As I begin this review I can glance over on my desk and see two mind game puzzles books within arms reach. Lateral thinking games, riddles, sudoku, crosswords. All of them speak to me. And if they speak to you then Big Brain Academy: Brain Vs Brain will as well.
When I heard the Brain Academy series was getting another game I was really hoping it would come stateside. I was a bit unsure, because the last Brain Age game has yet to grace my shores. But here it is - on my Switch, in my home.
Starting is easy. You simply create your avatar and you’re off to your training.
The main gameplay is split into five categories; identify; memorize; analyze; computer, and visualize. Within these five categories are 20 different mini games, five in each one. The mini games are easy to understand, and getting into them took no time at all. After each round you’re given a score, once you get a gold medal in each of the mini games while in practice mode you can unlock super practice mode. In super practice mode the games begin at higher difficulty to make playing a bit more challenging.
When it comes to mini games, some are more enjoyable than others. What games you enjoy most is likely subjective. I thought I would hate all the math style games, and I kind of do, but found myself scoring high marks in all of them. After a while you can test yourself, and get an overall score. I found myself scoring low on some categories I thought I would be good at, and trained myself to get better.
While you can not play directly online with a friend, you can try to best them through Ghost Clash. This mode allows you to try and beat their recorded stats. The game also holds world records, resetting monthly. If you’ve ever wanted to feel a little dumb, go right ahead on see just how proficient some people are.
As I said at the start, Big Brain Academy: Brain Vs Brain fits the kind of brain games I enjoy. I find myself doing the New York Times Crossword daily mini puzzle before I go to bed every night. The mini puzzle only takes a few minutes to complete and now I’ve found myself hopping into bed and playing through a few challenges after. I’m pretty sure this is becoming my new nightly activity.
One of the few marks I have against Big Brain Academy: Brain Vs Brain are in the visuals. While the mini game visuals look just fine, the game as a whole feels like it was made to appeal to a younger audience. And I get that. The Brain Academy games have always felt a little on the childish side when compared to the Brain Age counterpart series. Unfortunately for people in the United States, we did not get the last Brain Age; Dr Kawashima's Brain Training. The bright, pastel like colors, the stick figure style avatar, and all the collectibles help perpetuate that the game feels like it is for a younger crowd. The large amount of items you can collect for your avatar fit with the style they want to give off; but don’t add any real value to my experience.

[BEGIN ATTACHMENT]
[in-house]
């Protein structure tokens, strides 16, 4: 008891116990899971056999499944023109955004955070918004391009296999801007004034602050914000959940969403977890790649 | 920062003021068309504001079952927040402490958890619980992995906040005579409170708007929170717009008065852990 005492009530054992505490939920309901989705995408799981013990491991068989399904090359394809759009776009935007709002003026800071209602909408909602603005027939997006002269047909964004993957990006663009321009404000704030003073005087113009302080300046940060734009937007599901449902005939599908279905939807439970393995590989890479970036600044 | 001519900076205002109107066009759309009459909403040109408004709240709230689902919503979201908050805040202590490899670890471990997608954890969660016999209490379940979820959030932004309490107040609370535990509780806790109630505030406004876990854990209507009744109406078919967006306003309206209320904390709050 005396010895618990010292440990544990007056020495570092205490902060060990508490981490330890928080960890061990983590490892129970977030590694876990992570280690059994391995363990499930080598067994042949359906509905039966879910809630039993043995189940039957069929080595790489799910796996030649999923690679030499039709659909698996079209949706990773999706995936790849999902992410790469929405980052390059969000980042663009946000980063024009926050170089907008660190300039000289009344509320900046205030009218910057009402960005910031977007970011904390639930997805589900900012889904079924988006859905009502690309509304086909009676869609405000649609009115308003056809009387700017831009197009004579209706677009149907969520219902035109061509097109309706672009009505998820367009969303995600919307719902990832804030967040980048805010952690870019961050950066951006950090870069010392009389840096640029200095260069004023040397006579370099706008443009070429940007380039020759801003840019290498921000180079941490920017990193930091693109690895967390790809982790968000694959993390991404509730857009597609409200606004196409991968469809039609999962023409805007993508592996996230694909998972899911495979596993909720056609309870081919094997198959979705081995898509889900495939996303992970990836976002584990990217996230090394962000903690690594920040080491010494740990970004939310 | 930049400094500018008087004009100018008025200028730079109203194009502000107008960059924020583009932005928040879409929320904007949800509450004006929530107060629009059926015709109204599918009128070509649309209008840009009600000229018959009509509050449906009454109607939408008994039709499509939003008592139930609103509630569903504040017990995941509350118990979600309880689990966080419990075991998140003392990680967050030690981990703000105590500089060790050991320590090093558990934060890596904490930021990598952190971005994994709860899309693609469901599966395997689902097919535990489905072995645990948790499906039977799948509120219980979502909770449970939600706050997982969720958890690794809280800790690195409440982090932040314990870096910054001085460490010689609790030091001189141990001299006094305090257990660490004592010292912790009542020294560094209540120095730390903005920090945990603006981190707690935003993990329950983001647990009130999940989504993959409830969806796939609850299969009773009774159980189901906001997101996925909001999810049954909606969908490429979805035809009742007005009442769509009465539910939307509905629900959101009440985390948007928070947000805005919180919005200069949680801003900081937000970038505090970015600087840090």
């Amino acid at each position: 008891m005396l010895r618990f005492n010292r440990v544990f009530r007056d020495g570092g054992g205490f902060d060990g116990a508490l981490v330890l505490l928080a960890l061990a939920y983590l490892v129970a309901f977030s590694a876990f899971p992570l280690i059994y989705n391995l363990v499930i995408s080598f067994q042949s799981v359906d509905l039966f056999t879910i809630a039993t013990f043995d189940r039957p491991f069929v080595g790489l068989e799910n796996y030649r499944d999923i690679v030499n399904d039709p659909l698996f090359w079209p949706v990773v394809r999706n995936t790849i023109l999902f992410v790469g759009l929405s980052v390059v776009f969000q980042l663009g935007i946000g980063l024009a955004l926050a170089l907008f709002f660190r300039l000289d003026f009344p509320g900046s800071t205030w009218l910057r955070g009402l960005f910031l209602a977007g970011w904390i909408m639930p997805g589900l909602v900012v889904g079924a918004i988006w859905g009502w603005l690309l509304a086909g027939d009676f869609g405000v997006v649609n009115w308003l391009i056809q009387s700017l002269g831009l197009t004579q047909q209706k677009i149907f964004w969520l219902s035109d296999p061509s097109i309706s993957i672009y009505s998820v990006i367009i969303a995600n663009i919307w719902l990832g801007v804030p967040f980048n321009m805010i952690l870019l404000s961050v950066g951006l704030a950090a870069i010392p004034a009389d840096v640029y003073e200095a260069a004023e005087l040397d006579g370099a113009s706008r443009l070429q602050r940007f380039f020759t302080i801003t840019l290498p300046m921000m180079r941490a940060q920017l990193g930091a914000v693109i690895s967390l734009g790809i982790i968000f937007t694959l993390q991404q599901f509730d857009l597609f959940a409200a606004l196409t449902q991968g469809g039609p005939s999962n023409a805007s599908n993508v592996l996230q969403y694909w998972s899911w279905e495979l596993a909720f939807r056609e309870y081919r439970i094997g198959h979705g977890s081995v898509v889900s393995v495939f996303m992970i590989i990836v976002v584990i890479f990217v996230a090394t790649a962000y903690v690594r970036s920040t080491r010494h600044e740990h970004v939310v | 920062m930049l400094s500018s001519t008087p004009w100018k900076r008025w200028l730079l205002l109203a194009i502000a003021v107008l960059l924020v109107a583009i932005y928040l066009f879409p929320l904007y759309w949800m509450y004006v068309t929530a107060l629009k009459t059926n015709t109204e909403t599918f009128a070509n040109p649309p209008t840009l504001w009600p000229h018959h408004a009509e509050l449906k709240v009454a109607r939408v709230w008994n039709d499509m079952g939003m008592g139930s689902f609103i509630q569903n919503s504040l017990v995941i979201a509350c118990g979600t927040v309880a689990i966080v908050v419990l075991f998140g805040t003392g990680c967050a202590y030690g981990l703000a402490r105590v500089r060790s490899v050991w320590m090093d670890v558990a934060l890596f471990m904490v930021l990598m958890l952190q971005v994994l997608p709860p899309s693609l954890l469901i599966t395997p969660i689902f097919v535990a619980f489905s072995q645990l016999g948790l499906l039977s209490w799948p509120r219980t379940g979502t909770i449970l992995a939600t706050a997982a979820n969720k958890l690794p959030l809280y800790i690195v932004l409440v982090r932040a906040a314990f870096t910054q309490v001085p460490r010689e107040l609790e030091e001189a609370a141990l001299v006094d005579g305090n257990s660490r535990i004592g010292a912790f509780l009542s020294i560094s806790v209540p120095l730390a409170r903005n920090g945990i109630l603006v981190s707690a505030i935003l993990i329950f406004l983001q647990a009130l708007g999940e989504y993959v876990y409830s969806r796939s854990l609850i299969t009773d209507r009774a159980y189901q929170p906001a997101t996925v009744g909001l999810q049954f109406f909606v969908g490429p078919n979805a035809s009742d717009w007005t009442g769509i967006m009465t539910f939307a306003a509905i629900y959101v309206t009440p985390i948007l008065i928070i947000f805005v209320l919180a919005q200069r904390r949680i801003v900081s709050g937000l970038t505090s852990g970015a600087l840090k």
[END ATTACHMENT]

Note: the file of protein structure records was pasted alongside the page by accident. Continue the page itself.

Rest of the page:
Like all Switch games, you can play this game either docked or handheld,but playing on a tv is only worth it when playing against a friend in person. Playing using the touch screen is the best experience, by far. The controls with a joy con are fine, but when you’re trying to get through as many rounds as possible in a short time frame the touch screen is the way to go. After my first time playing I found myself taking the joy cons off the Switch and just playing with the unit almost like a tablet. The only downside to that was when I would dock the system to play with a friend, I found myself not playing as well as I was with the touch controls.
Big Brain Academy: Brain Vs Brain shines when holding the Nintendo Switch in your hand. Making joy-cons non essential when playing solo is exactly what the franchise needed. The amount of mini games feels like a sweet spot of not too many and more than enough to keep someone busy. Being able to measure yourself against friends or with strangers online is exactly what the series needed.
* The product in this article was sent to us by the developer/company.
I'm pulled towards anything that isn't driving or sports related; having said that, I love a good kart racer. I Can't get enough RPGs, and indies are always worth a look to me. The only other subject I pay any attention to is the NFL (go Colts!).
While writing about games is my favorite hobby, talking is a close second. That's why I podcast with my wife Tessa (it's called Tessa and Elliot Argue).View Profile